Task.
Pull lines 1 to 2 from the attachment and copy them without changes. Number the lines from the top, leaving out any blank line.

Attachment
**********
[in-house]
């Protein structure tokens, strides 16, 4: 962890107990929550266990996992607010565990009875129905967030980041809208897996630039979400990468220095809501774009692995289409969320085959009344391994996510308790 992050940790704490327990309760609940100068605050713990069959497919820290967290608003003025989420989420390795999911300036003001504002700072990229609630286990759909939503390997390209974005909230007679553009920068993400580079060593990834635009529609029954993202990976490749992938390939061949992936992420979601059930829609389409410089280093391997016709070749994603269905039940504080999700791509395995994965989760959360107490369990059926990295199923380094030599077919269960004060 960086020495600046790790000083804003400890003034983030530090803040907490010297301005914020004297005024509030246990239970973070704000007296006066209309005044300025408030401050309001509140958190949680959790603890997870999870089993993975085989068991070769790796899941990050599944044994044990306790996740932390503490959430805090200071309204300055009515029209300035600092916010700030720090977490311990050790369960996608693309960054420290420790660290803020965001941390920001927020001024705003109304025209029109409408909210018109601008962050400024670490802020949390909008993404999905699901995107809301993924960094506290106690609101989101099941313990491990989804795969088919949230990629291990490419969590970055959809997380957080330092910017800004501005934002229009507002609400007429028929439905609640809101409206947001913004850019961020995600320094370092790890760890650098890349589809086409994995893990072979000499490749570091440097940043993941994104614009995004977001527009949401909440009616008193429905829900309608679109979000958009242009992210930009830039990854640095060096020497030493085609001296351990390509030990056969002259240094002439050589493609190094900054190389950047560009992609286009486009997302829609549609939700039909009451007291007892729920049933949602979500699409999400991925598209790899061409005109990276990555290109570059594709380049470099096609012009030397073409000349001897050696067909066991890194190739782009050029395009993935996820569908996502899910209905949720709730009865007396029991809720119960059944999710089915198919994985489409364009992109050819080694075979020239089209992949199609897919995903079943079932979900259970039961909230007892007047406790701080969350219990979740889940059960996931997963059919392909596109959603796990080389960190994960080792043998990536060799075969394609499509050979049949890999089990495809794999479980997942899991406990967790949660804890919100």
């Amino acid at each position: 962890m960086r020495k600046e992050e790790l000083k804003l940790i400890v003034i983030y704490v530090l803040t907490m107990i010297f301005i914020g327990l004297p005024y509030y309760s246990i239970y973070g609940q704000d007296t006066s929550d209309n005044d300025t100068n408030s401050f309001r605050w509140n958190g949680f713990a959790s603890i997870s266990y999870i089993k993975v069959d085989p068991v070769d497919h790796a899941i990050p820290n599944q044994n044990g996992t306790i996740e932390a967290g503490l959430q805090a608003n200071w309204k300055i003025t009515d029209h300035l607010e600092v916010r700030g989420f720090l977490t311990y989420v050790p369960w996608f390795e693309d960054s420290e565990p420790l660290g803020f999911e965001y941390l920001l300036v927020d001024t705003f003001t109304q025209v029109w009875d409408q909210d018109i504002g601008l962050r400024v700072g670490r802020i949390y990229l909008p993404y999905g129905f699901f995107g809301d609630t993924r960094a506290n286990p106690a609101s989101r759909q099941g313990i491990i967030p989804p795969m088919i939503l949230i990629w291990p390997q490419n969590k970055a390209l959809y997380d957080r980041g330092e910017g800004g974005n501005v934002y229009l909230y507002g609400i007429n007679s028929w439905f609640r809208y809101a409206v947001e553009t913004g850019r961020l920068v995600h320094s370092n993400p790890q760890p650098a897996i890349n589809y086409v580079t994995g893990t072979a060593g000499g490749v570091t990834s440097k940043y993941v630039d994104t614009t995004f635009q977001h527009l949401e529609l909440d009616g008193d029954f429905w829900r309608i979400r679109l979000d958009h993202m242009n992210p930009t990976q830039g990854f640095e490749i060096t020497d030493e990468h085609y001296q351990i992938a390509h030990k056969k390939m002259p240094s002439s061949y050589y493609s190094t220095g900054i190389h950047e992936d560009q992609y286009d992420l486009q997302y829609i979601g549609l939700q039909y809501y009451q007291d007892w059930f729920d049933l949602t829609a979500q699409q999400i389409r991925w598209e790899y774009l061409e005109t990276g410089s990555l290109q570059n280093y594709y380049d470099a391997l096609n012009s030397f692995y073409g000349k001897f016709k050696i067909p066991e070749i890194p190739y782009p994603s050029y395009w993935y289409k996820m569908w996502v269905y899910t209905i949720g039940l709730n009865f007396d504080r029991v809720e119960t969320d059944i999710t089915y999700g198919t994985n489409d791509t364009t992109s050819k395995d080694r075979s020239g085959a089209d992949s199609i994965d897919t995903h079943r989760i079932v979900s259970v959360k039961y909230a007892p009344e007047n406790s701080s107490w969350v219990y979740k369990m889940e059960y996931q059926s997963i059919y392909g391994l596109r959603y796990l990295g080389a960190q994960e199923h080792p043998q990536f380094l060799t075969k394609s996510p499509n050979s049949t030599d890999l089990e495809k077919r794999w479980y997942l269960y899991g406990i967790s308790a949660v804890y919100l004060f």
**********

[in-house]
């Protein structure tokens, strides 16, 4: 962890107990929550266990996992607010565990009875129905967030980041809208897996630039979400990468220095809501774009692995289409969320085959009344391994996510308790 992050940790704490327990309760609940100068605050713990069959497919820290967290608003003025989420989420390795999911300036003001504002700072990229609630286990759909939503390997390209974005909230007679553009920068993400580079060593990834635009529609029954993202990976490749992938390939061949992936992420979601059930829609389409410089280093391997016709070749994603269905039940504080999700791509395995994965989760959360107490369990059926990295199923380094030599077919269960004060 960086020495600046790790000083804003400890003034983030530090803040907490010297301005914020004297005024509030246990239970973070704000007296006066209309005044300025408030401050309001509140958190949680959790603890997870999870089993993975085989068991070769790796899941990050599944044994044990306790996740932390503490959430805090200071309204300055009515029209300035600092916010700030720090977490311990050790369960996608693309960054420290420790660290803020965001941390920001927020001024705003109304025209029109409408909210018109601008962050400024670490802020949390909008993404999905699901995107809301993924960094506290106690609101989101099941313990491990989804795969088919949230990629291990490419969590970055959809997380957080330092910017800004501005934002229009507002609400007429028929439905609640809101409206947001913004850019961020995600320094370092790890760890650098890349589809086409994995893990072979000499490749570091440097940043993941994104614009995004977001527009949401909440009616008193429905829900309608679109979000958009242009992210930009830039990854640095060096020497030493085609001296351990390509030990056969002259240094002439050589493609190094900054190389950047560009992609286009486009997302829609549609939700039909009451007291007892729920049933949602979500699409999400991925598209790899061409005109990276990555290109570059594709380049470099096609012009030397073409000349001897050696067909066991890194190739782009050029395009993935996820569908996502899910209905949720709730009865007396029991809720119960059944999710089915198919994985489409364009992109050819080694075979020239089209992949199609897919995903079943079932979900259970039961909230007892007047406790701080969350219990979740889940059960996931997963059919392909596109959603796990080389960190994960080792043998990536060799075969394609499509050979049949890999089990495809794999479980997942899991406990967790949660804890919100």